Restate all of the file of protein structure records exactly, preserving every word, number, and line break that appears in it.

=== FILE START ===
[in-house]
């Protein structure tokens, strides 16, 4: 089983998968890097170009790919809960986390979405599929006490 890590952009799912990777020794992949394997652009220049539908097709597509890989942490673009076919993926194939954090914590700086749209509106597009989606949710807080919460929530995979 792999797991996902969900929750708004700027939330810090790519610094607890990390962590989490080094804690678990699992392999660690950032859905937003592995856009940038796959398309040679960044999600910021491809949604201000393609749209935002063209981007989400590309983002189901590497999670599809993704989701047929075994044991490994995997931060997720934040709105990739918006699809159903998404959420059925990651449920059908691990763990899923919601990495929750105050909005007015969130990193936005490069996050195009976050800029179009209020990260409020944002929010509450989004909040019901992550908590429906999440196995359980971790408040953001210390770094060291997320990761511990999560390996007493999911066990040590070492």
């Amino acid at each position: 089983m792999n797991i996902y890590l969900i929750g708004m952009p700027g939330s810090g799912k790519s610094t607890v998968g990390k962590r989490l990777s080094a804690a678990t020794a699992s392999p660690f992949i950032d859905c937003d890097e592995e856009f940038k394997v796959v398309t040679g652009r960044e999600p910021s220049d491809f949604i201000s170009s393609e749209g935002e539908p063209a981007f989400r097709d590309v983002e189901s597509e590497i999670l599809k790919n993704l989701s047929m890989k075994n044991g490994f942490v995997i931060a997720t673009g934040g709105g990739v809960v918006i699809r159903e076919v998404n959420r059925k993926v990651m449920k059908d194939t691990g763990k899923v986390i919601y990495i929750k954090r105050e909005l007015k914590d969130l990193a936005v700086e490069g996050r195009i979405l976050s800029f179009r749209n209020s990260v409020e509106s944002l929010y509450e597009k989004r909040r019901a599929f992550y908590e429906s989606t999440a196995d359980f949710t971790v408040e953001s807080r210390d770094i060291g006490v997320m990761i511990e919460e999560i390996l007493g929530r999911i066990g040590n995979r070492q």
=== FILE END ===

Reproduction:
[in-house]
């Protein structure tokens, strides 16, 4: 089983998968890097170009790919809960986390979405599929006490 890590952009799912990777020794992949394997652009220049539908097709597509890989942490673009076919993926194939954090914590700086749209509106597009989606949710807080919460929530995979 792999797991996902969900929750708004700027939330810090790519610094607890990390962590989490080094804690678990699992392999660690950032859905937003592995856009940038796959398309040679960044999600910021491809949604201000393609749209935002063209981007989400590309983002189901590497999670599809993704989701047929075994044991490994995997931060997720934040709105990739918006699809159903998404959420059925990651449920059908691990763990899923919601990495929750105050909005007015969130990193936005490069996050195009976050800029179009209020990260409020944002929010509450989004909040019901992550908590429906999440196995359980971790408040953001210390770094060291997320990761511990999560390996007493999911066990040590070492």
């Amino acid at each position: 089983m792999n797991i996902y890590l969900i929750g708004m952009p700027g939330s810090g799912k790519s610094t607890v998968g990390k962590r989490l990777s080094a804690a678990t020794a699992s392999p660690f992949i950032d859905c937003d890097e592995e856009f940038k394997v796959v398309t040679g652009r960044e999600p910021s220049d491809f949604i201000s170009s393609e749209g935002e539908p063209a981007f989400r097709d590309v983002e189901s597509e590497i999670l599809k790919n993704l989701s047929m890989k075994n044991g490994f942490v995997i931060a997720t673009g934040g709105g990739v809960v918006i699809r159903e076919v998404n959420r059925k993926v990651m449920k059908d194939t691990g763990k899923v986390i919601y990495i929750k954090r105050e909005l007015k914590d969130l990193a936005v700086e490069g996050r195009i979405l976050s800029f179009r749209n209020s990260v409020e509106s944002l929010y509450e597009k989004r909040r019901a599929f992550y908590e429906s989606t999440a196995d359980f949710t971790v408040e953001s807080r210390d770094i060291g006490v997320m990761i511990e919460e999560i390996l007493g929530r999911i066990g040590n995979r070492q």